To save content items to your account,
please confirm that you agree to abide by our usage policies.
If this is the first time you use this feature, you will be asked to authorise Cambridge Core to connect with your account.
Find out more about saving content to .
To save content items to your Kindle, first ensure firstname.lastname@example.org
is added to your Approved Personal Document E-mail List under your Personal Document Settings
on the Manage Your Content and Devices page of your Amazon account. Then enter the ‘name’ part
of your Kindle email address below.
Find out more about saving to your Kindle.
Note you can select to save to either the @free.kindle.com or @kindle.com variations.
‘@free.kindle.com’ emails are free but can only be saved to your device when it is connected to wi-fi.
‘@kindle.com’ emails can be delivered even when you are not connected to wi-fi, but note that service fees apply.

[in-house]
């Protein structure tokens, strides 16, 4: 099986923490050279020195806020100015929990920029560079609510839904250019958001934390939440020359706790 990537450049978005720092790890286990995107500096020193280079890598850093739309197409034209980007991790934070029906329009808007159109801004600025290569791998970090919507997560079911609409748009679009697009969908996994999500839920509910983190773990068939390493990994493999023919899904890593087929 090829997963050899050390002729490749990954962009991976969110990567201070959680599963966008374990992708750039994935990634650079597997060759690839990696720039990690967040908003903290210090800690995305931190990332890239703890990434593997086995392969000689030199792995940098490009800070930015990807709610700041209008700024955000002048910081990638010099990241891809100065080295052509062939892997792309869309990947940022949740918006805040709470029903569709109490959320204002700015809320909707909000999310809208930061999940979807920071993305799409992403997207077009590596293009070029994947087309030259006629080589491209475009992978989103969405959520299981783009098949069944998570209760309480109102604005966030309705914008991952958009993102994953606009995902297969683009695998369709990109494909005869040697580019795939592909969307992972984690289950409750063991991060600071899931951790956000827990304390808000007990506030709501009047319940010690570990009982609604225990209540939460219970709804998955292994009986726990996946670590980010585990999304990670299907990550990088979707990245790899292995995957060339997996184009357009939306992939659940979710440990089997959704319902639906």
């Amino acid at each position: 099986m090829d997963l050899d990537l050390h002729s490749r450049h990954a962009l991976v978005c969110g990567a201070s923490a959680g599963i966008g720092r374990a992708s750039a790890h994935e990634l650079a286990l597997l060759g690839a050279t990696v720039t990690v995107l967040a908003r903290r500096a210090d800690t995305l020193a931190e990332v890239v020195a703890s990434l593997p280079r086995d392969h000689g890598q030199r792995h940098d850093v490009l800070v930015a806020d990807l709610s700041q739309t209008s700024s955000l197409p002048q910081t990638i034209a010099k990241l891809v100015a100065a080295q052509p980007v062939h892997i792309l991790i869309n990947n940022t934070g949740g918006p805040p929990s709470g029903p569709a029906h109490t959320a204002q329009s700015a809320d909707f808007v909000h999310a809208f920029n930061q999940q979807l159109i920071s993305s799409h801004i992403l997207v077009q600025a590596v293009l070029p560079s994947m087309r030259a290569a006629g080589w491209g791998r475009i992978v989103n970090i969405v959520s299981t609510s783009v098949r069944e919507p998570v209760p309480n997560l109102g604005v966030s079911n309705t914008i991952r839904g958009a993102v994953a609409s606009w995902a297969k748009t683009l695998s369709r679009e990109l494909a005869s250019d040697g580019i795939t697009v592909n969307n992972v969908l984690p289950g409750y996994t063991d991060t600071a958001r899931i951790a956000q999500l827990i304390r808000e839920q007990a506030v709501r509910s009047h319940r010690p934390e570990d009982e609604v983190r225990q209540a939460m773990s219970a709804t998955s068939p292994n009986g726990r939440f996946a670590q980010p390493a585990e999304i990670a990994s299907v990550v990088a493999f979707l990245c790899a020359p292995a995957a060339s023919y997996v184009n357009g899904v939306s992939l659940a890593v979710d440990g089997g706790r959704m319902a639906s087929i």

Species richness is not evenly distributed across the tree of life and a limited number of lineages comprise an extraordinarily large number of species. In lichen-forming fungi, only two genera are known to be ‘ultradiverse’ (>500 species), with the most diverse genus, Xanthoparmelia, consisting of c. 820 species. While Australia and South Africa are known as current centres of diversity for Xanthoparmelia, it is not well known when and where this massive diversity arose. To better understand the geographical and temporal context of diversification in this diverse genus, we sampled 191 Xanthoparmelia specimens representing c. 124 species/species-level lineages from populations worldwide. From these specimens, we generated a multi-locus sequence data set using Sanger and high-throughput sequencing to reconstruct evolutionary relationships in Xanthoparmelia, estimate divergence times and reconstruct biogeographical histories in a maximum likelihood and Bayesian framework. This study corroborated the phylogenetic placement of several morphologically or chemically diverse taxa within Xanthoparmelia, such as Almbornia, Chondropsis, Karoowia, Namakwa, Neofuscelia, Omphalodiella, Paraparmelia, Placoparmelia and Xanthomaculina, in addition to improved phylogenetic resolution and reconstruction of previously unsampled lineages within Xanthoparmelia. Our data indicate that Xanthoparmelia most likely originated in Africa during the early Miocene, coinciding with global aridification and development of open habitats. Reconstructed biogeographical histories of Xanthoparmelia reveal diversification restricted to continents with infrequent intercontinental exchange by long-distance dispersal. While likely mechanisms by which Xanthoparmelia obtained strikingly high levels of species richness in Australia and South Africa remain uncertain, this study provides a framework for ongoing research into diverse lineages of lichen-forming fungi. Finally, our study highlights a novel approach for generating locus-specific molecular sequence data sets from high throughput metagenomic reads.